When I die give what’s left of me away 
To children and old men that wait to die.
And if you need to cry,
Cry for your brother walking the street beside you.
And when you need me, put your arms around anyone 
and give them what you need to give me.

I want to leave you something,
Something better than words or sounds.
Look for me in the people I’ve known or loved, 
And if you cannot give me away,
At least let me live in your eyes and not in your mind.

You can love me best by letting hands touch hands,
And by letting go of children that need to be free.
Love doesn’t die, people do.
So, when all that’s left of me is love,
Give me away

zichrona l'vracha, may his memory be a blessing. I love you Uncle Dan

By Deanna

Uncle Dan was born in 1911, and the life expectancy for a male born that year in the US was 51 years. Compared to others born that year, Dan lived two entire lifetimes. Also born in 1911 were Danny Kaye, Lucille Ball, Ronald Reagan and Tennessee Williams. Dan outlasted them all. Just think about the amazing change in our world that Dan witnessed in his 102 year journey: two world wars, the development of air travel, space exploration, the transition from silent movies to talkies, and his beloved Frank Sinatra playing on 78's, then 33's and 45's, then 8 track and cassette tapes, and finally CD and digital.

I also think about his personal journey, and that Dan's life wasn't always easy. The oldest male of six children, he was there to welcome four of his five siblings into the world: Francis, Annie, Mabel, Pauline and Arthur. He subsequently was also there to say goodbye and lay each of them to rest. He experienced the nightmare of burying a daughter and grandchildren. Later he would say an unexpected goodbye to his cherished wife, Jerry. Somehow, Dan would forge on and make the most of his life in spite of his losses. Like the energizer bunny, he just kept going. Dan found love again in his girlfriend Ruth when he was in his 80's, and showed us that despite the pain of loss, love is worth the risk. He played racquetball into his 70's until a broken leg finally sidelined him. After that he just made a point to golf every day. My late father idolized Dan and coveted his active lifestyle and zest for life.

Dan was always ready for a good laugh, and more ready to tell a good, dirty joke. He aged gracefully and maintained the heart of a child. Even though his eyesight and hearing waned in his later years, his mind was sharp as a tack. I think about how fortunate Susan, Craig, Michelle, Heather, Gayle, Eric, Alexandra, Olivia and Jake were to know and enjoy Dan for as long as they did. We know you all cherished him, as did we. I am also so thankful that we were all able to see him for his 99 & 100th birthdays. What a gift for everyone to celebrate such a rare occasion.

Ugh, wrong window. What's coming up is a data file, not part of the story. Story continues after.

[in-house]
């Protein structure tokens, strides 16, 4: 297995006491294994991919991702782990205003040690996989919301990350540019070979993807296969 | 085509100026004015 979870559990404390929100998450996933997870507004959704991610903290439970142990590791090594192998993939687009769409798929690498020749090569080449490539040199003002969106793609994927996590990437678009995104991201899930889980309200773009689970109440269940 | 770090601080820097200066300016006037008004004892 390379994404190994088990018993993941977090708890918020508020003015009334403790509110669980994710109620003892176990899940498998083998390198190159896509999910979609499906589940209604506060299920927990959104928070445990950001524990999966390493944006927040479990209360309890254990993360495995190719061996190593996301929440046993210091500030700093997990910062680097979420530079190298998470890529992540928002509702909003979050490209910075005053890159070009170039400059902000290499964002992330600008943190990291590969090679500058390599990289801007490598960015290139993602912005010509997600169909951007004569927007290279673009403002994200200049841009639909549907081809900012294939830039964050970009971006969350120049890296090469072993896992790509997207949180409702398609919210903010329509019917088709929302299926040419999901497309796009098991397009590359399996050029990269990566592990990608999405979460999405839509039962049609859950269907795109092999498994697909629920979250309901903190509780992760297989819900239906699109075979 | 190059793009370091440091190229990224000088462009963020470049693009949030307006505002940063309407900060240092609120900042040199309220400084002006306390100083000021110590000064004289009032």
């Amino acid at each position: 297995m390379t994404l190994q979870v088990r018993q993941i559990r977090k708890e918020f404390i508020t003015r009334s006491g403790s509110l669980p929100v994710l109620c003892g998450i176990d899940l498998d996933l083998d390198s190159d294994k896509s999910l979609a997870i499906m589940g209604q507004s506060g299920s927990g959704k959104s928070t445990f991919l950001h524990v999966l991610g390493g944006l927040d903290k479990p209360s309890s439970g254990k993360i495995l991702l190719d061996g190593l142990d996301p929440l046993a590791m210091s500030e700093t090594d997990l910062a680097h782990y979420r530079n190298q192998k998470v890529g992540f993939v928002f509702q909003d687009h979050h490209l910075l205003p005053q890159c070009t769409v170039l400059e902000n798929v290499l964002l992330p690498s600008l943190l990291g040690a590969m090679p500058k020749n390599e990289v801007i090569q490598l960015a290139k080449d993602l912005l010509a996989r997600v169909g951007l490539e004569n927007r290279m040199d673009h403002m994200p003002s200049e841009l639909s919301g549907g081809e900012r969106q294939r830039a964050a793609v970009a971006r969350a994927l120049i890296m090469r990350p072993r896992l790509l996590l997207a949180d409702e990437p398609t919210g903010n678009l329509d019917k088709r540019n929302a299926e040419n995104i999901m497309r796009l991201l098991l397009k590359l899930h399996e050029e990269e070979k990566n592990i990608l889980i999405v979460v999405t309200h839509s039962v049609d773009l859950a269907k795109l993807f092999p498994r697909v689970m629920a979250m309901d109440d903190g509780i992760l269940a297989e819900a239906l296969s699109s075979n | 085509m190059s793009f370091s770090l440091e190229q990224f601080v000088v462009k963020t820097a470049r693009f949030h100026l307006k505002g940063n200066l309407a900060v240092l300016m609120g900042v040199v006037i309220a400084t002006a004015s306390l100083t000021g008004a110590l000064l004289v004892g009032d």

Maya Angelou wrote, "I've learned that people will forget what you said, people will forget what you did, but people will never forget how you made them feel". Well I spent most of my quality time with Uncle Dan during my early childhood years and my memories are somewhat vague. I do remember being at my grandparent's house and since we were visiting family my mother would put me in a sweet dress with my patent-leather shoes. I had a toy baton and had found a Styrofoam boater hat like they wear in barbershop quartets. My grandparents had the original Levittown black shiny tile floor, which made for a great stage for tap dancing. I remember putting on a show for Uncle Dan and hearing his hearty laugh that reminded me of Popeye's laugh. When others tired of my performance and eventually left the room, Dan remained, and he even requested encores.

Dan lived a long life, and over 102 years he impacted the lives of many. Eventually we may forget the many words that Dan said. And we may forget the things that Dan did. But all of us here will always remember how Dan made us feel. And for me, well he always made me feel like the most special person in the room. I've since learned that it wasn't just me, but rather an affect he had on those in his presence. His memory will always be that of love, fun and of course "two-fingers" of scotch.